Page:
We encourage you to republish this article online and in print, it’s free under our creative commons attribution license, but please follow some simple guidelines:
  1. You have to credit our authors.
  2. You have to credit SciDev.Net — where possible include our logo with a link back to the original article.
  3. You can simply run the first few lines of the article and then add: “Read the full article on SciDev.Net” containing a link back to the original article.
  4. If you want to also take images published in this story you will need to confirm with the original source if you're licensed to use them.
  5. The easiest way to get the article on your site is to embed the code below.
For more information view our media page and republishing guidelines.

The full article is available here as HTML.

Press Ctrl-C to copy

Global warming is intensifying the monsoon in Central India, according to a study that warns of increasing risk from heavier rains during the season.

The research, published in Science today (1 December), reinforces claims that global warming is boosting the power and number of storms and other extreme weather events across the world.

Heavy monsoon rains in central India between 1981 and 2000 were more intense and frequent than in the 1950s and 1960s, and increased by 10 per cent since the early 1950s. Severe rains doubled over the same period. 

At the same time, there were fewer moderate rains, say the team led by B.N. Goswami from the Indian Institute of Tropical Meteorology, Pune, India.

The trends are likely linked to rising global temperatures, Goswami told SciDev.Net.

Scientists had already observed that the Asian monsoon gained in strength over the past few centuries. In 1994, the UN's Intergovernmental Panel on Climate Change warned that global warming could intensify and increase the variability of the monsoon.

But the data on average rainfall in India did not show any substantial change. The study by Goswami and colleagues suggests that this can be explained by the decrease in moderate rainfall and does not point to a stability of the monsoon.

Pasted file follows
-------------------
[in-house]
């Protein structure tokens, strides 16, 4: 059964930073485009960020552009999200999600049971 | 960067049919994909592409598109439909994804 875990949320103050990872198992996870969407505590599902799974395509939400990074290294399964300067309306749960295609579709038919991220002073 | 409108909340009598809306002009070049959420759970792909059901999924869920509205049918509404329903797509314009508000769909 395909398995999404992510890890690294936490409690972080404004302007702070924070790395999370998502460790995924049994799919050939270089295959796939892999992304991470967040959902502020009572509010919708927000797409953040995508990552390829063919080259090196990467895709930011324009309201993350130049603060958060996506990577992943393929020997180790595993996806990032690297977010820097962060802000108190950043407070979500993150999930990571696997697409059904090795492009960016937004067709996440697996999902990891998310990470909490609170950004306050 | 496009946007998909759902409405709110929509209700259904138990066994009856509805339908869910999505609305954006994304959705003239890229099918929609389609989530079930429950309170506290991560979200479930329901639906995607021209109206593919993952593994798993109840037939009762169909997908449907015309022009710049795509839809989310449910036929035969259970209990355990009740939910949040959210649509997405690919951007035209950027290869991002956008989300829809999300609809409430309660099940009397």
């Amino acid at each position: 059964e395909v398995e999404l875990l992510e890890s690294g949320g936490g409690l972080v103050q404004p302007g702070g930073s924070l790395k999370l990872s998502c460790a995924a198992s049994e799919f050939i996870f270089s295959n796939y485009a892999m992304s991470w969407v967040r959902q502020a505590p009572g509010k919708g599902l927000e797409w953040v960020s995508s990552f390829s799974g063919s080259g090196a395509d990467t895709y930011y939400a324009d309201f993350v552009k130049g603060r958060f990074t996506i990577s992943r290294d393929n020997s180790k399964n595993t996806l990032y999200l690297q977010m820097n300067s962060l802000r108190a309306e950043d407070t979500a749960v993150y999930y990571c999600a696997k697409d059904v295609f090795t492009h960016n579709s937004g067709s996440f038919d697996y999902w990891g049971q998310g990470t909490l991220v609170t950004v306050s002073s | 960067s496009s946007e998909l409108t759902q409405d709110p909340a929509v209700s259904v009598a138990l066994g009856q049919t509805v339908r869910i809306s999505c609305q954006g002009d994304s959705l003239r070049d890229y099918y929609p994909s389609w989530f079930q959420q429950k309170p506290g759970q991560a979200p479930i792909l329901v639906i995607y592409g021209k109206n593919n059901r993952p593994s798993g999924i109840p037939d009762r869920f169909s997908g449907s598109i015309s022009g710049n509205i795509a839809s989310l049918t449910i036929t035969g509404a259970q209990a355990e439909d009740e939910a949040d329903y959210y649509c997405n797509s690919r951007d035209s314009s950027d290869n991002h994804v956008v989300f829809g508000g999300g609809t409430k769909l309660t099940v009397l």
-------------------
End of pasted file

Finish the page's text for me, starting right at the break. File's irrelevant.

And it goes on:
The researchers, who used data from 1803 stations over Central India between 1951 and 2000, explain that previous studies on extreme rainfall trends in India had been inconclusive.

Suruchi Bhatwal, a senior scientist at the Tata Energy Research Institute in New Delhi, told SciDev.Net that Indian climate change research has been constrained by limited resources and models that have made predictions unreliable.

She warned that a future increase in heavy rains would cause floods and crop damage, with drastic effects on agriculture and food security.

More than half the world's population depends on the annual Asian monsoon to bring much-needed water for agriculture and basic human needs.

But the rains can be perilous, causing landslides, flash floods and crop damage as well as social, economic and environmental damage. Surging floodwaters in the 2002 monsoon killed more than 800 people in Bangladesh, India and Nepal, displacing millions of others.

In 2003, a study by the World Meteorological Organization blamed global warming for the record number of extreme weather events such as floods and tornadoes.

Link to full paper in Science

Reference: Science 309, 1088 (2005)